Sports

Huskies Have No Answer In 62-17 Loss To No. 21 UCF

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Connecticut v Central Florida
UM

ORLANDO, Fla. (AP) — Connecticut interim coach T.J. Weist said this week that he expected the Huskies’ matchup with UCF would be their toughest challenge of the season.

He was right about that.

What he didn’t expect was that on-going defensive shortcomings and self-inflicted mistakes on offense would wind up with their most lopsided defeat of 2013 as well.

Two first-half turnovers put the Huskies in a hole early and they had no answers for No. 21 UCF’s air attack in a 62-17 loss Saturday.

The setback was UConn’s eighth straight dating to last season. The Huskies (0-7, 0-3 American Athletic Conference) trudge into a week off having made little improvement since the 0-4 start that cost former coach Paul Pasqualoni his job.

“The elements are there for us, but it’s been hard for us to put it together,” Weist said. “That’s a solid football team. They came out on offense and used all their weapons. You can see everything went right for them because they executed. They took advantage of turnovers.They did the things we would like to have done.”

UCF’s Blake Bortles threw for four touchdowns and ran for another, frustrating the Huskies’ defense throughout.

He completed his first eight passes of the game and ended his day early in the third quarter, connecting on 20 of 24 for 286 yards.

Freshman quarterback Tim Boyle was sacked twice, also slowing down an offense that was just 2 of 12 on third-downs conversions.

The Knights (6-1, 3-0) scored on their first nine possessions of the game.

It was an important game for UCF, which upset Louisville last week and entered the polls this week with its first national ranking since 2010. That year the Knights lost their next game and immediately dropped out.

There was no stumble this time.

UCF’s had its way offensively in the first half as it hurried to a 45-10 lead.

The Knights scored on all seven of their possessions of the half, compiling 338 yards on offense.

Bortles continued to show the poise he displayed in that comeback win, spreading the ball around to seven receivers on Saturday.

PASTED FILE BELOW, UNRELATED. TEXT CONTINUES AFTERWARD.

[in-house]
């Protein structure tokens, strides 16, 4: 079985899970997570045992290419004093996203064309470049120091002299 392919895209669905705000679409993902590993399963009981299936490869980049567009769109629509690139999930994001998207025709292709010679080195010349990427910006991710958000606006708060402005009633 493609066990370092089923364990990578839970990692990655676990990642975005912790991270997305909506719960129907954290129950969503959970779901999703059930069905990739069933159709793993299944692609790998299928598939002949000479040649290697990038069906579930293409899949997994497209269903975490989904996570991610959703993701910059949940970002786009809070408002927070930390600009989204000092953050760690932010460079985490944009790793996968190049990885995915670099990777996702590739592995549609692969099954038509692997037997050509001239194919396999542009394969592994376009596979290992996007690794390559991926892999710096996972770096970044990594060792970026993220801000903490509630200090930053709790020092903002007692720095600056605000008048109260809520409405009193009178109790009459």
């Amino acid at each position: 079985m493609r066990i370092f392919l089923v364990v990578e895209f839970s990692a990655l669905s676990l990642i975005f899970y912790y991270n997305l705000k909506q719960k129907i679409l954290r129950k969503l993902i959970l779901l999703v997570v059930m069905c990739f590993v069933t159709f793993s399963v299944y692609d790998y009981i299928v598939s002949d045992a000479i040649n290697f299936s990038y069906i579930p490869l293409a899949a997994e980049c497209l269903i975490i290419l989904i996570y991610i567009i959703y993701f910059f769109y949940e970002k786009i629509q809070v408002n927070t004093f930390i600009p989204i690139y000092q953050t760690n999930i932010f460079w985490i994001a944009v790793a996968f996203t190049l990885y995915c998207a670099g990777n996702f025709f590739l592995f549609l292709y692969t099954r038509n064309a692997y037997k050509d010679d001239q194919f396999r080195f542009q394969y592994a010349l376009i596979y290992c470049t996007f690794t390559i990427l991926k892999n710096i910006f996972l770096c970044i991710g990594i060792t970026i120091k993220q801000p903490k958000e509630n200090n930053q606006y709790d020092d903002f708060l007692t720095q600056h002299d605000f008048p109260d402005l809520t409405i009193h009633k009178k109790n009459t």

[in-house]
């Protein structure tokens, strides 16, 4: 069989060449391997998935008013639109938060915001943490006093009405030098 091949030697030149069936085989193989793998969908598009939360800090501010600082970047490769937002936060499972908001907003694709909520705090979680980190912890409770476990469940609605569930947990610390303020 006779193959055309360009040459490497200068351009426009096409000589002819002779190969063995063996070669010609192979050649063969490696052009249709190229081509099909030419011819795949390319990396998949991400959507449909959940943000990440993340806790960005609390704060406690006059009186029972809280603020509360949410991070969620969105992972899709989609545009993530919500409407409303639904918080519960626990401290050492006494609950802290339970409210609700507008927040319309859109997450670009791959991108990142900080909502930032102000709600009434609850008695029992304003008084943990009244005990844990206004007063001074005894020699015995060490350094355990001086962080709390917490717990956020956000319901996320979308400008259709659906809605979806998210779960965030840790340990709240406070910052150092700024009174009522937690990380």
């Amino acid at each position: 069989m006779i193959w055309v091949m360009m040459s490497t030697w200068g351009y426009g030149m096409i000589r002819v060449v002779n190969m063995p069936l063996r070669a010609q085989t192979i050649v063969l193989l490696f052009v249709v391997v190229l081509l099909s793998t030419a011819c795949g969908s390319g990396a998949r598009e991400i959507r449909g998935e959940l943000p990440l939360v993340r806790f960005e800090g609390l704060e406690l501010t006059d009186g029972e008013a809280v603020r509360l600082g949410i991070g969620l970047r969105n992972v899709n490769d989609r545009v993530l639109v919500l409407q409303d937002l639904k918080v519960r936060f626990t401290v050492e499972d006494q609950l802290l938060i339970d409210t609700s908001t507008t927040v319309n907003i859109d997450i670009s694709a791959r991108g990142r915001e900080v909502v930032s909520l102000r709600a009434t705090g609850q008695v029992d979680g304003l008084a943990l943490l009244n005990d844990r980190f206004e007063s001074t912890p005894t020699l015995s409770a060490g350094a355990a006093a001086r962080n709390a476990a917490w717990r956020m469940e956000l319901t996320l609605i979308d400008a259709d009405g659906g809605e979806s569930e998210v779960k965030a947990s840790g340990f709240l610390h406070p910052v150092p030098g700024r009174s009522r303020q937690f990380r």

The Knights’ defense also carried over its momentum from the Louisville win, holding the Huskies to 90 yards in the first half.

UConn needed a UCF special teams’ miscue to score its lone touchdown of the opening 30 minutes.

The Huskies started the second quarter with a three-and-out and punted, but after Knights punt returner J.J. Worton lost the ball in the sun, teammate Stanley Sylverain made contact with the ball after it had bounced on the turf.

UConn recovered, and then benefited from a roughing the passer call on the Knights to set up a 9-yard touchdown run by Lyle McCombs that made it 21-10.

It was one of the few hiccups for the Knights all day, though.

Trailing 24-10 and facing a third-and-long inside his own 40, Boyle had a pass tipped by UCF linebacker Terrance Plummer and it was picked off by Troy Gray.

Knights receiver Rannell Hall then bulled his way over the goal line on a run from 17 yards out three plays later.

UCF got the ball to open the game and needed just seven plays and a little over 2 minutes to take a 7-0 lead. Storm Johnson carried three times in the 75-yard drive, capping it with a 10-yard touchdown run.

The Huskies’ started from the 10 on their first possession of the day and quickly got into UCF territory on a 57-yard run by McCombs. The drive moved inside UCF’s 25, but stalled there and they settled for a 40-yard field goal by Chad Christen.

UCF took just 2:40 to go up 14-3, this time with Bortles using a 20-yard pass to Breshad Perriman to set up his own 10-yard scoring run.

The Huskies get their next chance at win No. 1 on Nov. 8 when they host No. 18 Louisville.

Weist said no one in the Huskies’ locker room is planning to give up on this season.

“It’s hard to say we’re deficient. We’ve got some weapons. I’m not going to say it’s a lack of talent,” he said. “We’d like more depth, more explosiveness in certain areas, but we have talent. We’ve got to keep pushing to find answers.”

(© Copyright 2013 The Associated Press. All Rights Reserved. This material may not be published, broadcast, rewritten or redistributed.)

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